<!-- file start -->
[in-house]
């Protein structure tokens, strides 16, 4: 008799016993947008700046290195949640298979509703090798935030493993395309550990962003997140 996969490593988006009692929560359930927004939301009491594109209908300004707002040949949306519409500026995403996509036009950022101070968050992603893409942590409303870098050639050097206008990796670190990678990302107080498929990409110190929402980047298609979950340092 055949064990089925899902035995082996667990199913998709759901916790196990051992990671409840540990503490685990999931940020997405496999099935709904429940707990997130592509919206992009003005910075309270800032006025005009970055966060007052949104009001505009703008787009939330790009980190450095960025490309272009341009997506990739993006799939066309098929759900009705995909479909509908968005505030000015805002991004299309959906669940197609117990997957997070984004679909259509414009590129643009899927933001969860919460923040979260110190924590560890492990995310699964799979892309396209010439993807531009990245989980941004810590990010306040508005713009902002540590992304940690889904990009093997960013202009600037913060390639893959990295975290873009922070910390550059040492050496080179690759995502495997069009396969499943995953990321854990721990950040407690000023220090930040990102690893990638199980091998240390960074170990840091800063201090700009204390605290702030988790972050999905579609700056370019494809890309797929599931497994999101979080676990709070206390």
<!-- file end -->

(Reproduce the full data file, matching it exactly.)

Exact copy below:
[in-house]
């Protein structure tokens, strides 16, 4: 008799016993947008700046290195949640298979509703090798935030493993395309550990962003997140 996969490593988006009692929560359930927004939301009491594109209908300004707002040949949306519409500026995403996509036009950022101070968050992603893409942590409303870098050639050097206008990796670190990678990302107080498929990409110190929402980047298609979950340092 055949064990089925899902035995082996667990199913998709759901916790196990051992990671409840540990503490685990999931940020997405496999099935709904429940707990997130592509919206992009003005910075309270800032006025005009970055966060007052949104009001505009703008787009939330790009980190450095960025490309272009341009997506990739993006799939066309098929759900009705995909479909509908968005505030000015805002991004299309959906669940197609117990997957997070984004679909259509414009590129643009899927933001969860919460923040979260110190924590560890492990995310699964799979892309396209010439993807531009990245989980941004810590990010306040508005713009902002540590992304940690889904990009093997960013202009600037913060390639893959990295975290873009922070910390550059040492050496080179690759995502495997069009396969499943995953990321854990721990950040407690000023220090930040990102690893990638199980091998240390960074170990840091800063201090700009204390605290702030988790972050999905579609700056370019494809890309797929599931497994999101979080676990709070206390």